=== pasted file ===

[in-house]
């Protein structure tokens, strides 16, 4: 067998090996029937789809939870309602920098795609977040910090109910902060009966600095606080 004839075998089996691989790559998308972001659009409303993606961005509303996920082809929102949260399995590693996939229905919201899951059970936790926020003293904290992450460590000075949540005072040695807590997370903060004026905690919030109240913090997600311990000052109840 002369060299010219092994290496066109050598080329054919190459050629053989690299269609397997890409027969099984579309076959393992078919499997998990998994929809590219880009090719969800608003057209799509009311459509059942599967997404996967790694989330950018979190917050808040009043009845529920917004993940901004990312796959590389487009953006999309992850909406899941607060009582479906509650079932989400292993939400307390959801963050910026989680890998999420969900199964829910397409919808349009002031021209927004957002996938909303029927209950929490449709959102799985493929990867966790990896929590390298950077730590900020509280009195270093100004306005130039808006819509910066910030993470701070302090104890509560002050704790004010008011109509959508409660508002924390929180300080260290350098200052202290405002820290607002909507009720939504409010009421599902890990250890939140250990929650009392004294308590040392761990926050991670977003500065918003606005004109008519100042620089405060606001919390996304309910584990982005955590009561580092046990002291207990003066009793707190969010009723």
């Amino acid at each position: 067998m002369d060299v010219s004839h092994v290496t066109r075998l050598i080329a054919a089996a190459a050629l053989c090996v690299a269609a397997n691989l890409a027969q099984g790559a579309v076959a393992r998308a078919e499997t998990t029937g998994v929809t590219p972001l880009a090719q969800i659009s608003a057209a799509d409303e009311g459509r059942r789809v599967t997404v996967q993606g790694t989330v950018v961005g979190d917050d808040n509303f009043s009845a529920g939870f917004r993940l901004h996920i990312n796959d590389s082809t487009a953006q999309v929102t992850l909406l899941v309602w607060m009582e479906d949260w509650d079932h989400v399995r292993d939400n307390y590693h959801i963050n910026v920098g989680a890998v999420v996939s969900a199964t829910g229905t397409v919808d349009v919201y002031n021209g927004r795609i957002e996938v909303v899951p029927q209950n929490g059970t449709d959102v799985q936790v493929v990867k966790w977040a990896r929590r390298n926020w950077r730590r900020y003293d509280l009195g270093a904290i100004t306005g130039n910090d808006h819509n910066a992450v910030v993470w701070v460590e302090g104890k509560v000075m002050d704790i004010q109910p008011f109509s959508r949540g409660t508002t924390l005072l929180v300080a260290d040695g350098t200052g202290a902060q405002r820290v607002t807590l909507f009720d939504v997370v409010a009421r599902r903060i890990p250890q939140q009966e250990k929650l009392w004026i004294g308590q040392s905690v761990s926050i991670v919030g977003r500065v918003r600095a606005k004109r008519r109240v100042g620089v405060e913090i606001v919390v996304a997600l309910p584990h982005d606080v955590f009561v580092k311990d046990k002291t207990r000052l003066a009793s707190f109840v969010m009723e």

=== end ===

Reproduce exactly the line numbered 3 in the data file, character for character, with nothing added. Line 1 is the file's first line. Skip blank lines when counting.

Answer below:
């Amino acid at each position: 067998m002369d060299v010219s004839h092994v290496t066109r075998l050598i080329a054919a089996a190459a050629l053989c090996v690299a269609a397997n691989l890409a027969q099984g790559a579309v076959a393992r998308a078919e499997t998990t029937g998994v929809t590219p972001l880009a090719q969800i659009s608003a057209a799509d409303e009311g459509r059942r789809v599967t997404v996967q993606g790694t989330v950018v961005g979190d917050d808040n509303f009043s009845a529920g939870f917004r993940l901004h996920i990312n796959d590389s082809t487009a953006q999309v929102t992850l909406l899941v309602w607060m009582e479906d949260w509650d079932h989400v399995r292993d939400n307390y590693h959801i963050n910026v920098g989680a890998v999420v996939s969900a199964t829910g229905t397409v919808d349009v919201y002031n021209g927004r795609i957002e996938v909303v899951p029927q209950n929490g059970t449709d959102v799985q936790v493929v990867k966790w977040a990896r929590r390298n926020w950077r730590r900020y003293d509280l009195g270093a904290i100004t306005g130039n910090d808006h819509n910066a992450v910030v993470w701070v460590e302090g104890k509560v000075m002050d704790i004010q109910p008011f109509s959508r949540g409660t508002t924390l005072l929180v300080a260290d040695g350098t200052g202290a902060q405002r820290v607002t807590l909507f009720d939504v997370v409010a009421r599902r903060i890990p250890q939140q009966e250990k929650l009392w004026i004294g308590q040392s905690v761990s926050i991670v919030g977003r500065v918003r600095a606005k004109r008519r109240v100042g620089v405060e913090i606001v919390v996304a997600l309910p584990h982005d606080v955590f009561v580092k311990d046990k002291t207990r000052l003066a009793s707190f109840v969010m009723e």